Thursday 2 March 2017

Half day Caving Sessions in The Yorkshire Dales with Kendal Mountaineering Services. December 27th 2016.

What sort of activities can you do in the outdoors during Winter when the weather is likely to be cold and wet; or if you are lucky, snowy!

How many people actually think about going caving? Provided the weather is not too wet, caving can be a great deal of fun and a great adventure - following passages into the unknown, squeezing through smaller, narrower tunnels, feeling challenged, maybe getting a little wet in an active stream passageway - we will do our very best to make sure you don't get soaked though.

And you can have all of this fun under the cover of a rock ceiling, so you can get away from the wind, rain and cold. True - caves are not warm environments (around 8 degrees centigrade), but we'll keep you moving and you will stay warm in the caving over-suits that we provide; and the wellington boots help a lot too!
Matt & Ellie chose to come caving with us again in Winter having done the same thing two years previously on their way up north, after Christmas, to spend time with family near Glasgow for the New Year.

Last time, Iain took the pair to Long Churns Cave System near Ribblehead for their first underground experience. Understandably, the pair didn't want to go back there, so Iain took them underground in Browgill Cave - right across the valley from Selside where Long Churns is located.

Photo one shows the pair as we entered the downstream entrance to Browgill Cave. Photo two sees them again, about ten minutes later as we squeezed through the narrow part of the big rift. Ellie looks quite relaxed whilst Matt looks a bit nervous Lol!
Browgill is a good progression from Long Churns. It is a more serious cave; and like Long Churns, should be avoided in wet weather as it can flood quickly. Fortunately, that wasn't going to happen today!

After entering the system a walk with the stream quickly leads to a lowering roof and a crawl leads to a very high and wide passage (the big rift). This narrows (photo two) as one heads towards the rumble of a big waterfall which we visit before back-tracking slightly and climbing up through another rift to reach the ceiling above & beyond the waterfall.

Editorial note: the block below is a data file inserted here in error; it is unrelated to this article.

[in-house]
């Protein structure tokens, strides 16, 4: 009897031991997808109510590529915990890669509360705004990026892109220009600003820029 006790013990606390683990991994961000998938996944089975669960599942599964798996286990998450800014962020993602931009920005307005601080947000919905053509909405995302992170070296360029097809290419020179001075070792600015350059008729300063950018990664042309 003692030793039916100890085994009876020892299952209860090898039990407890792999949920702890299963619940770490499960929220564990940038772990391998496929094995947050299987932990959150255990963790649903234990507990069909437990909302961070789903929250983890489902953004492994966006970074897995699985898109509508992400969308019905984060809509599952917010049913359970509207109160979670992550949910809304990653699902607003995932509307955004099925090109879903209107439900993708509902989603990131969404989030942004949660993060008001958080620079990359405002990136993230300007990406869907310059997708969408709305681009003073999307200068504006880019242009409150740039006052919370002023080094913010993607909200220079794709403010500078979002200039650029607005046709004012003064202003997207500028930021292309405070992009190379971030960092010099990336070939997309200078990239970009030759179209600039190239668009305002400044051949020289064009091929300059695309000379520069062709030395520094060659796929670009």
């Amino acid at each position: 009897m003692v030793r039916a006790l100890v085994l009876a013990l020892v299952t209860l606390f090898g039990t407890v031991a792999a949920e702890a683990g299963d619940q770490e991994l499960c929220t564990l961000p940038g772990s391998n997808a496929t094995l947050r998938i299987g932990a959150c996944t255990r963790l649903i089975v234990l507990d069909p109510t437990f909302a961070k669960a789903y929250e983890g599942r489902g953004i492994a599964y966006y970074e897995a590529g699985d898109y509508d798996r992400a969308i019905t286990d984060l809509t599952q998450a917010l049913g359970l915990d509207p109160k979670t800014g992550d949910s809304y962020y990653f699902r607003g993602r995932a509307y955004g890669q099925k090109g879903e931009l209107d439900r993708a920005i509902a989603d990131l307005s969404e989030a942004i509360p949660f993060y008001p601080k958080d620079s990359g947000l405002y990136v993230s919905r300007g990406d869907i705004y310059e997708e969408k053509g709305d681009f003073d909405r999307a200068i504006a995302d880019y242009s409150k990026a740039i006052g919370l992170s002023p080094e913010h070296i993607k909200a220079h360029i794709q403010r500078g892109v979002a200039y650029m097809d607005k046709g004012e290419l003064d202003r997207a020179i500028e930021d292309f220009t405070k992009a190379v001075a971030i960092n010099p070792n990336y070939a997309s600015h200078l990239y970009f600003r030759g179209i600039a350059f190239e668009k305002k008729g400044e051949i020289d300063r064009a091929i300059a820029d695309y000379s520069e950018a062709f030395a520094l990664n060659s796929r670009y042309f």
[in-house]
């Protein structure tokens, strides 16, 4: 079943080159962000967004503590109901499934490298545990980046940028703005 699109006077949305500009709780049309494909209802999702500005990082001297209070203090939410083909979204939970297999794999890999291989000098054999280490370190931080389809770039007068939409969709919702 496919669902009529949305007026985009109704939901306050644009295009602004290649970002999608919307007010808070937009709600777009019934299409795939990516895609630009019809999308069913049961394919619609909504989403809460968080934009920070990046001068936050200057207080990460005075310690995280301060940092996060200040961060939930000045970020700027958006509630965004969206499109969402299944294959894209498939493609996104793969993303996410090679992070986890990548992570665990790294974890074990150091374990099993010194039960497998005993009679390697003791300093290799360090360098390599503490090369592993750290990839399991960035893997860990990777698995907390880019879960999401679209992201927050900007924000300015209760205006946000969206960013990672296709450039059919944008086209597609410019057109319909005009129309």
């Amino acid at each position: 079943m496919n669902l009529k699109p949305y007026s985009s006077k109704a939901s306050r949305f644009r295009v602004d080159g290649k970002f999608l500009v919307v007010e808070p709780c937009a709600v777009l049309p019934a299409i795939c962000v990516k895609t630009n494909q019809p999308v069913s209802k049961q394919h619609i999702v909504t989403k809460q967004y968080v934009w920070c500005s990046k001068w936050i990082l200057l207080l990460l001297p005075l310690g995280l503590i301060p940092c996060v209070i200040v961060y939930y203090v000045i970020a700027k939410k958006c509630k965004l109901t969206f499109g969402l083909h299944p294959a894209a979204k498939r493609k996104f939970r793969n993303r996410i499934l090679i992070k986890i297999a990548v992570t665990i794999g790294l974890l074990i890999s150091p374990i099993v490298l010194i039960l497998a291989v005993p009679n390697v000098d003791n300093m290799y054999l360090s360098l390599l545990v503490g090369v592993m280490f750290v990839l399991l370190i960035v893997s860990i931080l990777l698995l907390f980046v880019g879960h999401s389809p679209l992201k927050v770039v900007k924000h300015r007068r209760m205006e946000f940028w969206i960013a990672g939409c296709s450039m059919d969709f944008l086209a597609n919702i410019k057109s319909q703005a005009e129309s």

Getting back to the stream entails an entertaining squeeze (photo three) which Ellie made look easy! (Well - it was easy for all three of us really!) However, for some people, negotiating a bedding plane crawl like this would be most challenging.

Above the waterfall, the stream appears to come from several directions at once; and if you attempt to follow any of the passageways, they eventually become so low it is impossible to continue.

However, a good and knowledgeable Cave Leader won't waste time here, but will take you straight to the "hard to spot" routes to the upper streamway via Hainsworth's Passage. There are two ways to get there - The Letterbox - an impossibly tight looking crawl in the roof of a chamber; and The Slot - a squeeze up through the limestone past a large slab resting only on a sliver of rock. Both routes are challenging and hard work, but worth it for what is to follow!

A hands & knees crawl leading to the sound of the stream quickly gets higher; and then it's on in the streamway for a further 500 metres to where daylight illuminates the waterfall crashing into the cave from Calf Holes (photo four). We do, often run Level two caving trips where we lower people down the Calf Holes pitch, make the journey to the Browgill Cave exit; and then return to climb a caving ladder back out at Calf Holes. These level two caving trips provide an even bigger level of challenge; though they will cost you only a little more money!

Today was another Level One Caving Trip for Matt & Ellie - so no ropes/harnesses and no ladders.

We retraced our steps and then crawled back into Hainsworth's passage, dropping back out to the middle level by way of The Slot (we'd entered Hainsworth's from The Letterbox).

In photo five, Ellie & Matt marvel over some Speleothems (limestone formations) produced when limestone laden water drips on to; or flow down rock leaving a deposit of Calcite behind which grows over time - (a very long period of time!) to create what we see. The tiny Limestone Straws in the background take 50 years to grow a centimetre.

That's why we always tell people to "Look - but don't touch!"

Matt & Ellie paid just £90 between them for their Half Day Caving Session in The Yorkshire Dales with us and the fee included all that they are wearing. Contact us here to book your Caving Session in The Yorkshire Dales. It's a great adventure to do in winter as you can get out of the cold, wet and windy conditions underground and have fun! We can guarantee you'll love it!

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